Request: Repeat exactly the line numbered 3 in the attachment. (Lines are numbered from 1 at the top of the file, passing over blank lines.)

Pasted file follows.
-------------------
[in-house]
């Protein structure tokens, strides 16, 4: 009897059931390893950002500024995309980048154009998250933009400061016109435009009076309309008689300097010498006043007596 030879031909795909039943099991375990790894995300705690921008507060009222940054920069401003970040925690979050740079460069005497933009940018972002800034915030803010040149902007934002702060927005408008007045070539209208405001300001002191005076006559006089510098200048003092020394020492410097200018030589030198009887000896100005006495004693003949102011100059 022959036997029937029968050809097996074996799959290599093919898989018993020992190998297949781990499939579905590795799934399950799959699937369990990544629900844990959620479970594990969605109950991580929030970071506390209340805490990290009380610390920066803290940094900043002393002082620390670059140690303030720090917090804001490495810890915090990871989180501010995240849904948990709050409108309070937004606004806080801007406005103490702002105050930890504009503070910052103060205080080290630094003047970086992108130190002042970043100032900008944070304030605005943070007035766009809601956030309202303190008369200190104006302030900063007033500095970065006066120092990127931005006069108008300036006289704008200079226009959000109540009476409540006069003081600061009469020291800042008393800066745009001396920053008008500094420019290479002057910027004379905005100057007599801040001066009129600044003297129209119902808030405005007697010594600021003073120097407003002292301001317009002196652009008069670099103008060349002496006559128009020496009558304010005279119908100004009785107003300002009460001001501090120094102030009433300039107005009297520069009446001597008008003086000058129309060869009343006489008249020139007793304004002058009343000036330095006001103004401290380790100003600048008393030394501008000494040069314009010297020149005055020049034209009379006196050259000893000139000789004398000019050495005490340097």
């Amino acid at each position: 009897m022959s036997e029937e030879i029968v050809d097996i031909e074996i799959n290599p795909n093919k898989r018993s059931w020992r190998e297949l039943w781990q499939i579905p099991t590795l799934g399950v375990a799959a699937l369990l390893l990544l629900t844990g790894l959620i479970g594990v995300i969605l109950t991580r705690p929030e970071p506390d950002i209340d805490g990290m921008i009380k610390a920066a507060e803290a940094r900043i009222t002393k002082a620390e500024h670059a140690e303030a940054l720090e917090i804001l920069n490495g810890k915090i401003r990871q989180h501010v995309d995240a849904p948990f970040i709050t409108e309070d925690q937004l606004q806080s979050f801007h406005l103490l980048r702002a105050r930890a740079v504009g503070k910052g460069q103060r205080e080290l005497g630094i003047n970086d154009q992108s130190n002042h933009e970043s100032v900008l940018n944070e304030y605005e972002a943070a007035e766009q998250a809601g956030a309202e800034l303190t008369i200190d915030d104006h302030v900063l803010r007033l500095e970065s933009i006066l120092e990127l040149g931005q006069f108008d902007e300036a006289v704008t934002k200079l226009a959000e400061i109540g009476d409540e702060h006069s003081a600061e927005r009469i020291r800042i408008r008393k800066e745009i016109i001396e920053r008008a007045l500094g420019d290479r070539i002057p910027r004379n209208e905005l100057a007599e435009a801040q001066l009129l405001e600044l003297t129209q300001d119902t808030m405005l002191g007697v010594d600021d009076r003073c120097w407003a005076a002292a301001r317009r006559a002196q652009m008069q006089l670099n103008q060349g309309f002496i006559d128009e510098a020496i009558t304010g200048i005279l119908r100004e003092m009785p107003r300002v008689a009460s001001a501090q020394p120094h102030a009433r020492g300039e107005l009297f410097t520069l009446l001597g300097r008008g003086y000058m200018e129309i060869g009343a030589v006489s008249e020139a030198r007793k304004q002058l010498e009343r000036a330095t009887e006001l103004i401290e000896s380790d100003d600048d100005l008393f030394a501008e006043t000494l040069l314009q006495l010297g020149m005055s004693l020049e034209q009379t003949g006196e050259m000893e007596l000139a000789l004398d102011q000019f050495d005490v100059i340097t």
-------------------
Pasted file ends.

């Amino acid at each position: 009897m022959s036997e029937e030879i029968v050809d097996i031909e074996i799959n290599p795909n093919k898989r018993s059931w020992r190998e297949l039943w781990q499939i579905p099991t590795l799934g399950v375990a799959a699937l369990l390893l990544l629900t844990g790894l959620i479970g594990v995300i969605l109950t991580r705690p929030e970071p506390d950002i209340d805490g990290m921008i009380k610390a920066a507060e803290a940094r900043i009222t002393k002082a620390e500024h670059a140690e303030a940054l720090e917090i804001l920069n490495g810890k915090i401003r990871q989180h501010v995309d995240a849904p948990f970040i709050t409108e309070d925690q937004l606004q806080s979050f801007h406005l103490l980048r702002a105050r930890a740079v504009g503070k910052g460069q103060r205080e080290l005497g630094i003047n970086d154009q992108s130190n002042h933009e970043s100032v900008l940018n944070e304030y605005e972002a943070a007035e766009q998250a809601g956030a309202e800034l303190t008369i200190d915030d104006h302030v900063l803010r007033l500095e970065s933009i006066l120092e990127l040149g931005q006069f108008d902007e300036a006289v704008t934002k200079l226009a959000e400061i109540g009476d409540e702060h006069s003081a600061e927005r009469i020291r800042i408008r008393k800066e745009i016109i001396e920053r008008a007045l500094g420019d290479r070539i002057p910027r004379n209208e905005l100057a007599e435009a801040q001066l009129l405001e600044l003297t129209q300001d119902t808030m405005l002191g007697v010594d600021d009076r003073c120097w407003a005076a002292a301001r317009r006559a002196q652009m008069q006089l670099n103008q060349g309309f002496i006559d128009e510098a020496i009558t304010g200048i005279l119908r100004e003092m009785p107003r300002v008689a009460s001001a501090q020394p120094h102030a009433r020492g300039e107005l009297f410097t520069l009446l001597g300097r008008g003086y000058m200018e129309i060869g009343a030589v006489s008249e020139a030198r007793k304004q002058l010498e009343r000036a330095t009887e006001l103004i401290e000896s380790d100003d600048d100005l008393f030394a501008e006043t000494l040069l314009q006495l010297g020149m005055s004693l020049e034209q009379t003949g006196e050259m000893e007596l000139a000789l004398d102011q000019f050495d005490v100059i340097t």